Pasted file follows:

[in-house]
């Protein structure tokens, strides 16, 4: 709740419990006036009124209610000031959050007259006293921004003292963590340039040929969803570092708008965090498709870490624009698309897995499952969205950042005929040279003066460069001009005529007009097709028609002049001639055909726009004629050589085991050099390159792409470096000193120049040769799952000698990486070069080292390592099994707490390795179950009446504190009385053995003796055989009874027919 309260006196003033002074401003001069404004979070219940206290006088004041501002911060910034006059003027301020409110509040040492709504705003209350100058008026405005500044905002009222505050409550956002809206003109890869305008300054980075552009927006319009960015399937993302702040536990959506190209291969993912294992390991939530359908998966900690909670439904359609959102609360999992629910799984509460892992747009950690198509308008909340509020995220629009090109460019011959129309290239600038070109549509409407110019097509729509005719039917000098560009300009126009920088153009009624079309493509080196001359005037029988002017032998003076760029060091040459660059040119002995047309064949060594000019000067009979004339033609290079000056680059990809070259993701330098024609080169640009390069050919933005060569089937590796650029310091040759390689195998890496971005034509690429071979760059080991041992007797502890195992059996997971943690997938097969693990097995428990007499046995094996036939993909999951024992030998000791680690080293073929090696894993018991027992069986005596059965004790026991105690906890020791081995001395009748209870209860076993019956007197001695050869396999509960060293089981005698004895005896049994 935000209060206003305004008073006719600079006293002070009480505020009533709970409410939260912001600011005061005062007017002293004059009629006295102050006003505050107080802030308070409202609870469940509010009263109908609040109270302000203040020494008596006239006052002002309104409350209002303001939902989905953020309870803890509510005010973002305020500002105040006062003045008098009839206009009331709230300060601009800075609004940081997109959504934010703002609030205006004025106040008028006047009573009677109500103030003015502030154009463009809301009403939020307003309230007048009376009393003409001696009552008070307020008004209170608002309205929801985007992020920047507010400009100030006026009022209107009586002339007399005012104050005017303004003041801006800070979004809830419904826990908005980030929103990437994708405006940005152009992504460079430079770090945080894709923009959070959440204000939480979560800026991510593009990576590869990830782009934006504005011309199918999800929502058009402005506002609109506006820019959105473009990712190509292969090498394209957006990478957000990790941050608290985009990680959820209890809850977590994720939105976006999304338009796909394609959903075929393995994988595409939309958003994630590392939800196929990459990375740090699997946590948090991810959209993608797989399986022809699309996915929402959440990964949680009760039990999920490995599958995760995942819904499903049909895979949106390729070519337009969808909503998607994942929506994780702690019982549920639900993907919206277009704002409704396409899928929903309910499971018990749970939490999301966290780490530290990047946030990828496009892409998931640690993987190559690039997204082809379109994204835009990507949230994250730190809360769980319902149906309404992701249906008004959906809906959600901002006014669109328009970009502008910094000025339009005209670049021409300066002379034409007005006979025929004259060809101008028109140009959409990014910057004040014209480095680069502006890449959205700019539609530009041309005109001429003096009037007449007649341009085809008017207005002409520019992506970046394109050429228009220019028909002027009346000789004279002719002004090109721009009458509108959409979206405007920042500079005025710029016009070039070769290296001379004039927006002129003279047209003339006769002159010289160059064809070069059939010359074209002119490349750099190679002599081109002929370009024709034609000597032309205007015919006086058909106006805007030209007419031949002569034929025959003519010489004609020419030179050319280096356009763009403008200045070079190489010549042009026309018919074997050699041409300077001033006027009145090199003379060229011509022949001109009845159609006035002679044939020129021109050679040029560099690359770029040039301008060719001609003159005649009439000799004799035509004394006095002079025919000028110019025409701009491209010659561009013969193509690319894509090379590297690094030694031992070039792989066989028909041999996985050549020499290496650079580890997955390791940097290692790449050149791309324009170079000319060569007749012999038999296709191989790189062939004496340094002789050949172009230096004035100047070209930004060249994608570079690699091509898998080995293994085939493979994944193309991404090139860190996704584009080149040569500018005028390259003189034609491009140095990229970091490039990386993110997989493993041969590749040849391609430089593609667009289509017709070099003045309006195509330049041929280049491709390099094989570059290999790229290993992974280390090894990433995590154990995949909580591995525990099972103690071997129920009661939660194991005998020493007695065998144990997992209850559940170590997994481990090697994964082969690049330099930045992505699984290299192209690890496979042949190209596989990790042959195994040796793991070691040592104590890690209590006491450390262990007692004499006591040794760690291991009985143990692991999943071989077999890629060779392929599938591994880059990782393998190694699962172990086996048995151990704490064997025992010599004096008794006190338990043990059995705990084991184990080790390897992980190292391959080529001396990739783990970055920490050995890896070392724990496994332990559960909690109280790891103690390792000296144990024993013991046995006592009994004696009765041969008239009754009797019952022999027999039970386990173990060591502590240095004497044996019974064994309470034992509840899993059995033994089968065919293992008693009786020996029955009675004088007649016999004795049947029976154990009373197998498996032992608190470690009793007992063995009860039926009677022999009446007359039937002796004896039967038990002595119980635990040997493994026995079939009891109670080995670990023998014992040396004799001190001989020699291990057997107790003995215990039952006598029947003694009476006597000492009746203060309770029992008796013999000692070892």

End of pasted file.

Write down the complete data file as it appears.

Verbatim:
[in-house]
């Protein structure tokens, strides 16, 4: 709740419990006036009124209610000031959050007259006293921004003292963590340039040929969803570092708008965090498709870490624009698309897995499952969205950042005929040279003066460069001009005529007009097709028609002049001639055909726009004629050589085991050099390159792409470096000193120049040769799952000698990486070069080292390592099994707490390795179950009446504190009385053995003796055989009874027919 309260006196003033002074401003001069404004979070219940206290006088004041501002911060910034006059003027301020409110509040040492709504705003209350100058008026405005500044905002009222505050409550956002809206003109890869305008300054980075552009927006319009960015399937993302702040536990959506190209291969993912294992390991939530359908998966900690909670439904359609959102609360999992629910799984509460892992747009950690198509308008909340509020995220629009090109460019011959129309290239600038070109549509409407110019097509729509005719039917000098560009300009126009920088153009009624079309493509080196001359005037029988002017032998003076760029060091040459660059040119002995047309064949060594000019000067009979004339033609290079000056680059990809070259993701330098024609080169640009390069050919933005060569089937590796650029310091040759390689195998890496971005034509690429071979760059080991041992007797502890195992059996997971943690997938097969693990097995428990007499046995094996036939993909999951024992030998000791680690080293073929090696894993018991027992069986005596059965004790026991105690906890020791081995001395009748209870209860076993019956007197001695050869396999509960060293089981005698004895005896049994 935000209060206003305004008073006719600079006293002070009480505020009533709970409410939260912001600011005061005062007017002293004059009629006295102050006003505050107080802030308070409202609870469940509010009263109908609040109270302000203040020494008596006239006052002002309104409350209002303001939902989905953020309870803890509510005010973002305020500002105040006062003045008098009839206009009331709230300060601009800075609004940081997109959504934010703002609030205006004025106040008028006047009573009677109500103030003015502030154009463009809301009403939020307003309230007048009376009393003409001696009552008070307020008004209170608002309205929801985007992020920047507010400009100030006026009022209107009586002339007399005012104050005017303004003041801006800070979004809830419904826990908005980030929103990437994708405006940005152009992504460079430079770090945080894709923009959070959440204000939480979560800026991510593009990576590869990830782009934006504005011309199918999800929502058009402005506002609109506006820019959105473009990712190509292969090498394209957006990478957000990790941050608290985009990680959820209890809850977590994720939105976006999304338009796909394609959903075929393995994988595409939309958003994630590392939800196929990459990375740090699997946590948090991810959209993608797989399986022809699309996915929402959440990964949680009760039990999920490995599958995760995942819904499903049909895979949106390729070519337009969808909503998607994942929506994780702690019982549920639900993907919206277009704002409704396409899928929903309910499971018990749970939490999301966290780490530290990047946030990828496009892409998931640690993987190559690039997204082809379109994204835009990507949230994250730190809360769980319902149906309404992701249906008004959906809906959600901002006014669109328009970009502008910094000025339009005209670049021409300066002379034409007005006979025929004259060809101008028109140009959409990014910057004040014209480095680069502006890449959205700019539609530009041309005109001429003096009037007449007649341009085809008017207005002409520019992506970046394109050429228009220019028909002027009346000789004279002719002004090109721009009458509108959409979206405007920042500079005025710029016009070039070769290296001379004039927006002129003279047209003339006769002159010289160059064809070069059939010359074209002119490349750099190679002599081109002929370009024709034609000597032309205007015919006086058909106006805007030209007419031949002569034929025959003519010489004609020419030179050319280096356009763009403008200045070079190489010549042009026309018919074997050699041409300077001033006027009145090199003379060229011509022949001109009845159609006035002679044939020129021109050679040029560099690359770029040039301008060719001609003159005649009439000799004799035509004394006095002079025919000028110019025409701009491209010659561009013969193509690319894509090379590297690094030694031992070039792989066989028909041999996985050549020499290496650079580890997955390791940097290692790449050149791309324009170079000319060569007749012999038999296709191989790189062939004496340094002789050949172009230096004035100047070209930004060249994608570079690699091509898998080995293994085939493979994944193309991404090139860190996704584009080149040569500018005028390259003189034609491009140095990229970091490039990386993110997989493993041969590749040849391609430089593609667009289509017709070099003045309006195509330049041929280049491709390099094989570059290999790229290993992974280390090894990433995590154990995949909580591995525990099972103690071997129920009661939660194991005998020493007695065998144990997992209850559940170590997994481990090697994964082969690049330099930045992505699984290299192209690890496979042949190209596989990790042959195994040796793991070691040592104590890690209590006491450390262990007692004499006591040794760690291991009985143990692991999943071989077999890629060779392929599938591994880059990782393998190694699962172990086996048995151990704490064997025992010599004096008794006190338990043990059995705990084991184990080790390897992980190292391959080529001396990739783990970055920490050995890896070392724990496994332990559960909690109280790891103690390792000296144990024993013991046995006592009994004696009765041969008239009754009797019952022999027999039970386990173990060591502590240095004497044996019974064994309470034992509840899993059995033994089968065919293992008693009786020996029955009675004088007649016999004795049947029976154990009373197998498996032992608190470690009793007992063995009860039926009677022999009446007359039937002796004896039967038990002595119980635990040997493994026995079939009891109670080995670990023998014992040396004799001190001989020699291990057997107790003995215990039952006598029947003694009476006597000492009746203060309770029992008796013999000692070892």